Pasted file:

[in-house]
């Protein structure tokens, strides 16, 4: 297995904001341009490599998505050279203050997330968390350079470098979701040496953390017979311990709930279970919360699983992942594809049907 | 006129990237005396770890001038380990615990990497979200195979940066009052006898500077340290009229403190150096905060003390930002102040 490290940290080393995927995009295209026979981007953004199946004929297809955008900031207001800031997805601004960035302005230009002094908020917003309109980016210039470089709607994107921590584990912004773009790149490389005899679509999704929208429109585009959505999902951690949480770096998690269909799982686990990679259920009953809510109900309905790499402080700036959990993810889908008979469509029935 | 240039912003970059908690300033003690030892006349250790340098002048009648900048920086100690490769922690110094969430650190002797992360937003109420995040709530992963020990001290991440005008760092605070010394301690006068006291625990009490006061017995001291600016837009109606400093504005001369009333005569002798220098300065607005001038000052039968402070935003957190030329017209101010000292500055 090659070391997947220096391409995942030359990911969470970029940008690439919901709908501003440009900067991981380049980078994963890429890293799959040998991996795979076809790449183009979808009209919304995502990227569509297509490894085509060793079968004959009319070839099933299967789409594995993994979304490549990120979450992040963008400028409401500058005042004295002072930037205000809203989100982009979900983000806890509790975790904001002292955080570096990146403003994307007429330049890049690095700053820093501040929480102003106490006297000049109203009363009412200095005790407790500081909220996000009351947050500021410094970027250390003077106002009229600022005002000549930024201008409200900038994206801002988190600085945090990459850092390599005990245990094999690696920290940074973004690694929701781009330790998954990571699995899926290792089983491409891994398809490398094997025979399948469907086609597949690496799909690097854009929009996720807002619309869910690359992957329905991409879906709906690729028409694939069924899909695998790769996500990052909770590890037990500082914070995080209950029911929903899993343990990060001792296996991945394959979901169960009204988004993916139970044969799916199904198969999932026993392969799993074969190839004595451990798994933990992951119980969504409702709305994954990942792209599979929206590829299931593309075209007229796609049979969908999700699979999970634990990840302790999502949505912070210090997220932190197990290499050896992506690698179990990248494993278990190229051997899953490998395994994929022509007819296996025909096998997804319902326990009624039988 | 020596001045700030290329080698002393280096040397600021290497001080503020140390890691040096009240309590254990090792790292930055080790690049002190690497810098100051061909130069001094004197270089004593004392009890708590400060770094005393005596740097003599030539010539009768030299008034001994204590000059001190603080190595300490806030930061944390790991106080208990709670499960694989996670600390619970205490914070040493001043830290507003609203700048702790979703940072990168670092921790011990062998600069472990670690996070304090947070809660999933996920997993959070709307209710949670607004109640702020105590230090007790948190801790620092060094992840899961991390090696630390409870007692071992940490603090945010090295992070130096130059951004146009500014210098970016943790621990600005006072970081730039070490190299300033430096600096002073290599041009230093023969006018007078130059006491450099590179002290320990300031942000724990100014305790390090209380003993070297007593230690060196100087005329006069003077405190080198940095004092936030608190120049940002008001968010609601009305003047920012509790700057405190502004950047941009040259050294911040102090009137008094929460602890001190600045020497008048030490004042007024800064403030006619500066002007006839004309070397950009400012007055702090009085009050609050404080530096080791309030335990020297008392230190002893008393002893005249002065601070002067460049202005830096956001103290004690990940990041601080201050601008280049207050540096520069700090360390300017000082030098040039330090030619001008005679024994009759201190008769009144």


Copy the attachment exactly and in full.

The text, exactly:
[in-house]
């Protein structure tokens, strides 16, 4: 297995904001341009490599998505050279203050997330968390350079470098979701040496953390017979311990709930279970919360699983992942594809049907 | 006129990237005396770890001038380990615990990497979200195979940066009052006898500077340290009229403190150096905060003390930002102040 490290940290080393995927995009295209026979981007953004199946004929297809955008900031207001800031997805601004960035302005230009002094908020917003309109980016210039470089709607994107921590584990912004773009790149490389005899679509999704929208429109585009959505999902951690949480770096998690269909799982686990990679259920009953809510109900309905790499402080700036959990993810889908008979469509029935 | 240039912003970059908690300033003690030892006349250790340098002048009648900048920086100690490769922690110094969430650190002797992360937003109420995040709530992963020990001290991440005008760092605070010394301690006068006291625990009490006061017995001291600016837009109606400093504005001369009333005569002798220098300065607005001038000052039968402070935003957190030329017209101010000292500055 090659070391997947220096391409995942030359990911969470970029940008690439919901709908501003440009900067991981380049980078994963890429890293799959040998991996795979076809790449183009979808009209919304995502990227569509297509490894085509060793079968004959009319070839099933299967789409594995993994979304490549990120979450992040963008400028409401500058005042004295002072930037205000809203989100982009979900983000806890509790975790904001002292955080570096990146403003994307007429330049890049690095700053820093501040929480102003106490006297000049109203009363009412200095005790407790500081909220996000009351947050500021410094970027250390003077106002009229600022005002000549930024201008409200900038994206801002988190600085945090990459850092390599005990245990094999690696920290940074973004690694929701781009330790998954990571699995899926290792089983491409891994398809490398094997025979399948469907086609597949690496799909690097854009929009996720807002619309869910690359992957329905991409879906709906690729028409694939069924899909695998790769996500990052909770590890037990500082914070995080209950029911929903899993343990990060001792296996991945394959979901169960009204988004993916139970044969799916199904198969999932026993392969799993074969190839004595451990798994933990992951119980969504409702709305994954990942792209599979929206590829299931593309075209007229796609049979969908999700699979999970634990990840302790999502949505912070210090997220932190197990290499050896992506690698179990990248494993278990190229051997899953490998395994994929022509007819296996025909096998997804319902326990009624039988 | 020596001045700030290329080698002393280096040397600021290497001080503020140390890691040096009240309590254990090792790292930055080790690049002190690497810098100051061909130069001094004197270089004593004392009890708590400060770094005393005596740097003599030539010539009768030299008034001994204590000059001190603080190595300490806030930061944390790991106080208990709670499960694989996670600390619970205490914070040493001043830290507003609203700048702790979703940072990168670092921790011990062998600069472990670690996070304090947070809660999933996920997993959070709307209710949670607004109640702020105590230090007790948190801790620092060094992840899961991390090696630390409870007692071992940490603090945010090295992070130096130059951004146009500014210098970016943790621990600005006072970081730039070490190299300033430096600096002073290599041009230093023969006018007078130059006491450099590179002290320990300031942000724990100014305790390090209380003993070297007593230690060196100087005329006069003077405190080198940095004092936030608190120049940002008001968010609601009305003047920012509790700057405190502004950047941009040259050294911040102090009137008094929460602890001190600045020497008048030490004042007024800064403030006619500066002007006839004309070397950009400012007055702090009085009050609050404080530096080791309030335990020297008392230190002893008393002893005249002065601070002067460049202005830096956001103290004690990940990041601080201050601008280049207050540096520069700090360390300017000082030098040039330090030619001008005679024994009759201190008769009144």